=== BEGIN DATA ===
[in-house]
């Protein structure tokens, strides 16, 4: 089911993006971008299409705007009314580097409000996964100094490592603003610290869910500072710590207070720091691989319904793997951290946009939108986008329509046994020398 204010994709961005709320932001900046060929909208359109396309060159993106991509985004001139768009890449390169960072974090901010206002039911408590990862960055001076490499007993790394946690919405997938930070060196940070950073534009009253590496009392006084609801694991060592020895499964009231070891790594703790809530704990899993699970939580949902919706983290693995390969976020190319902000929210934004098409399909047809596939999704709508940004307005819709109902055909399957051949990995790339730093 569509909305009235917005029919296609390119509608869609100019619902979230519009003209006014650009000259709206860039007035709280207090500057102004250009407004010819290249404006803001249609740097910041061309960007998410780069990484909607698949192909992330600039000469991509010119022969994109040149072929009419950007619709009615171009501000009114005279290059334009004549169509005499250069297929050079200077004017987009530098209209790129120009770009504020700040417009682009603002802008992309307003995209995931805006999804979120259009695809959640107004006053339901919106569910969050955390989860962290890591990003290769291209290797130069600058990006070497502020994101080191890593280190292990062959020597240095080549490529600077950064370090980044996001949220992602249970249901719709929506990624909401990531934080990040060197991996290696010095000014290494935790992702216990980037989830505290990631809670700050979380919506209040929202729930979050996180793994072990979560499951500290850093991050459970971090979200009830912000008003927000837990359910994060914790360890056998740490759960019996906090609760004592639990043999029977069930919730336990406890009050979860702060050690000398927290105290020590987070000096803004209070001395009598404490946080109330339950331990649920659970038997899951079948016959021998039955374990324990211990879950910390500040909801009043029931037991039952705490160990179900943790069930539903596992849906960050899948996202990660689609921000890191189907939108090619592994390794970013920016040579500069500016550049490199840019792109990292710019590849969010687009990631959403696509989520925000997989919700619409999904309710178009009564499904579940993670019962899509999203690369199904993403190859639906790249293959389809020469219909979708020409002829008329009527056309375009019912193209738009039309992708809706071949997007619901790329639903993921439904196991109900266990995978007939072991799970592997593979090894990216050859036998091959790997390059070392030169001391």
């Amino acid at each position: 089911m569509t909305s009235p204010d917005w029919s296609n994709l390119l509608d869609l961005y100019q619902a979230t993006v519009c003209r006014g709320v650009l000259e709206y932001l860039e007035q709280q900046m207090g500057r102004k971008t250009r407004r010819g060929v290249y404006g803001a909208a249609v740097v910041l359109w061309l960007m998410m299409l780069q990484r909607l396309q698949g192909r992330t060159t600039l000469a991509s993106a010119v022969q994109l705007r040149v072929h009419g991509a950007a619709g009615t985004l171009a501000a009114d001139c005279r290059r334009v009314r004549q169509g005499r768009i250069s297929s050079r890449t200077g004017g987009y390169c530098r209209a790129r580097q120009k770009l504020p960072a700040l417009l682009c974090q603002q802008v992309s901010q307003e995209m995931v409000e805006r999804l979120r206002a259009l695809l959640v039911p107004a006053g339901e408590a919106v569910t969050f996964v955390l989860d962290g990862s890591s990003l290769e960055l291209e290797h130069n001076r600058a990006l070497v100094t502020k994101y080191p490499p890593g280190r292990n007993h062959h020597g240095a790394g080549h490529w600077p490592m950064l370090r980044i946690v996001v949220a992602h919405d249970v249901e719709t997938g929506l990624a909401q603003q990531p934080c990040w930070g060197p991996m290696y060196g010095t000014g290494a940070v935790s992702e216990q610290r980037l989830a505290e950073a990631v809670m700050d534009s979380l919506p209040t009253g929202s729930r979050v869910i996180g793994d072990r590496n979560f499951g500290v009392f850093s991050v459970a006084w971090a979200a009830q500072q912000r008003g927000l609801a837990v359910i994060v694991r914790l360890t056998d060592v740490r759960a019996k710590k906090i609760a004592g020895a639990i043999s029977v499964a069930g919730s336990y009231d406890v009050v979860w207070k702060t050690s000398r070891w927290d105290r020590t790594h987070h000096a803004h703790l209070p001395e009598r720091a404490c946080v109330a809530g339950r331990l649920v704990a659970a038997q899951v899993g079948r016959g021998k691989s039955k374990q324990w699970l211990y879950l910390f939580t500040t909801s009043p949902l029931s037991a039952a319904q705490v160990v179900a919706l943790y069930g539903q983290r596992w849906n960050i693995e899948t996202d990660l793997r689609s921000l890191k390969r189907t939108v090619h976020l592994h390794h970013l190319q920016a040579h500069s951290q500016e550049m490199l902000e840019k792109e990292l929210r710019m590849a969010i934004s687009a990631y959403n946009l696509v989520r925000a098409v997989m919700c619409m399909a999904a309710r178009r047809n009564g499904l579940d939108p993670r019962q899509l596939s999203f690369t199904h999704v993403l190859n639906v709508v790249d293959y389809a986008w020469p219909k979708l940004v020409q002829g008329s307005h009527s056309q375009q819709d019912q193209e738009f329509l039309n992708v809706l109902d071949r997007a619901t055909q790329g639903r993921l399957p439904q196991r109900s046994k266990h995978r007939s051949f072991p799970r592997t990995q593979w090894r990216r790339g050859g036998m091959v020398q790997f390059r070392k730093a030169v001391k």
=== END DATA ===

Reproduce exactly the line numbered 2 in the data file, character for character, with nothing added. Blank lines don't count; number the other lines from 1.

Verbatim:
């Protein structure tokens, strides 16, 4: 089911993006971008299409705007009314580097409000996964100094490592603003610290869910500072710590207070720091691989319904793997951290946009939108986008329509046994020398 204010994709961005709320932001900046060929909208359109396309060159993106991509985004001139768009890449390169960072974090901010206002039911408590990862960055001076490499007993790394946690919405997938930070060196940070950073534009009253590496009392006084609801694991060592020895499964009231070891790594703790809530704990899993699970939580949902919706983290693995390969976020190319902000929210934004098409399909047809596939999704709508940004307005819709109902055909399957051949990995790339730093 569509909305009235917005029919296609390119509608869609100019619902979230519009003209006014650009000259709206860039007035709280207090500057102004250009407004010819290249404006803001249609740097910041061309960007998410780069990484909607698949192909992330600039000469991509010119022969994109040149072929009419950007619709009615171009501000009114005279290059334009004549169509005499250069297929050079200077004017987009530098209209790129120009770009504020700040417009682009603002802008992309307003995209995931805006999804979120259009695809959640107004006053339901919106569910969050955390989860962290890591990003290769291209290797130069600058990006070497502020994101080191890593280190292990062959020597240095080549490529600077950064370090980044996001949220992602249970249901719709929506990624909401990531934080990040060197991996290696010095000014290494935790992702216990980037989830505290990631809670700050979380919506209040929202729930979050996180793994072990979560499951500290850093991050459970971090979200009830912000008003927000837990359910994060914790360890056998740490759960019996906090609760004592639990043999029977069930919730336990406890009050979860702060050690000398927290105290020590987070000096803004209070001395009598404490946080109330339950331990649920659970038997899951079948016959021998039955374990324990211990879950910390500040909801009043029931037991039952705490160990179900943790069930539903596992849906960050899948996202990660689609921000890191189907939108090619592994390794970013920016040579500069500016550049490199840019792109990292710019590849969010687009990631959403696509989520925000997989919700619409999904309710178009009564499904579940993670019962899509999203690369199904993403190859639906790249293959389809020469219909979708020409002829008329009527056309375009019912193209738009039309992708809706071949997007619901790329639903993921439904196991109900266990995978007939072991799970592997593979090894990216050859036998091959790997390059070392030169001391």